Scans With No Surprises

Compared to just a few years ago, document scanners have improved considerably in both dependability and OCR accuracy. Here, by dependability, I mean few to no misfeeds, grabbing more than one sheet at a time, mixing up originals during output, fraying or damaging originals, and so on. In other words, no physical disruptions from the hardware (which can be frustrating) during the actual scanning phase of the process—hardcopy pages passing from the ADF, between the two contact imaging sensors (CIS), and ejecting onto the output tray.

As is the norm nowadays, the ADS-4900W’s smooth, reliable scanning mechanism gave me no grievance, and the software’s overall accuracy—how well it converted our scanned text to editable text—was impeccable, scoring 5 points error-free on the Arial ( sans-serif) and 6 points error-free on the Times New Roman (serif) portions of the test. As I’ve pointed out in past reviews of scanners like these, while it’s possible to score somewhat better on our font tests (both the Raven Pro and Fujitsu fi-8170 got down to 5-point type mistake-free on both tests), chances are that you or your organization will not encounter documents with type anywhere near this small. The Canon DR-M260 tied the Brother on these tests, and all the others managed to meet the average standard of 6 points error-free on both tests.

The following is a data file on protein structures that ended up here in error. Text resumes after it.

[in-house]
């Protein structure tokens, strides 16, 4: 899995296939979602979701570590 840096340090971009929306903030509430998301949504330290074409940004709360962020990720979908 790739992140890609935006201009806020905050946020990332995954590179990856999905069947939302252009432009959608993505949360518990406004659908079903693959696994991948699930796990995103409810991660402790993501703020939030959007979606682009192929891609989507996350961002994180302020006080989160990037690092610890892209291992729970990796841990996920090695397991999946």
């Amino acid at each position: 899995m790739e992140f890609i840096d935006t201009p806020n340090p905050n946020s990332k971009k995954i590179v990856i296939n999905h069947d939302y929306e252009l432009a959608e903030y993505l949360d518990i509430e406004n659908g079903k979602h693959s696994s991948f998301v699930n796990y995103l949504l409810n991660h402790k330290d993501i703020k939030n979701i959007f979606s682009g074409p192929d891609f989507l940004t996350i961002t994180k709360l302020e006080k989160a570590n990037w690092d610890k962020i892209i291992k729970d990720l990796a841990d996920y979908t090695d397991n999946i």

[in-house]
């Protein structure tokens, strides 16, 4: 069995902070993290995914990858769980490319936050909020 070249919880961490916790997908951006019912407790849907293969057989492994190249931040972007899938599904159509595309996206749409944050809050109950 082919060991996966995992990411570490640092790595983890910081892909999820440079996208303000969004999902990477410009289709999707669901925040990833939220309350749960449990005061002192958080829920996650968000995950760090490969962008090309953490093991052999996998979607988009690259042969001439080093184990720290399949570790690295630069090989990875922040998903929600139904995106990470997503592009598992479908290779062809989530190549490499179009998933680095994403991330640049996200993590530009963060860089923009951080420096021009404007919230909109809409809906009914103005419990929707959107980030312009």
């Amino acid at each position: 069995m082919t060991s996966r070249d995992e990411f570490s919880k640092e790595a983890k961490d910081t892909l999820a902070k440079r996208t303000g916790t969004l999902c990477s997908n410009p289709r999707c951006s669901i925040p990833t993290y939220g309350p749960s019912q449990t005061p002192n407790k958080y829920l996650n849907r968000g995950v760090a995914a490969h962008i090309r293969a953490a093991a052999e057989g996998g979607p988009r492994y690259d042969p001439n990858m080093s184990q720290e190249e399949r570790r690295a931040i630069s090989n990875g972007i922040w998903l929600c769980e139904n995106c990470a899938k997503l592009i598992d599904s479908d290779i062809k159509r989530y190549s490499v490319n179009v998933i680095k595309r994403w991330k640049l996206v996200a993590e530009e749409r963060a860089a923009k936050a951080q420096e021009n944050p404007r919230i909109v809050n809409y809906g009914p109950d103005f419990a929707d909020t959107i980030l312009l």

The good news is that as long as your hardcopy pages are in reasonably good shape and legible, this (and most other) scanners of this class, and their software, will deliver clean, error-free text. If you’ve ever had to go back and correct pages full of OCR conversion errors, then you’ll agree that few things are more frustrating.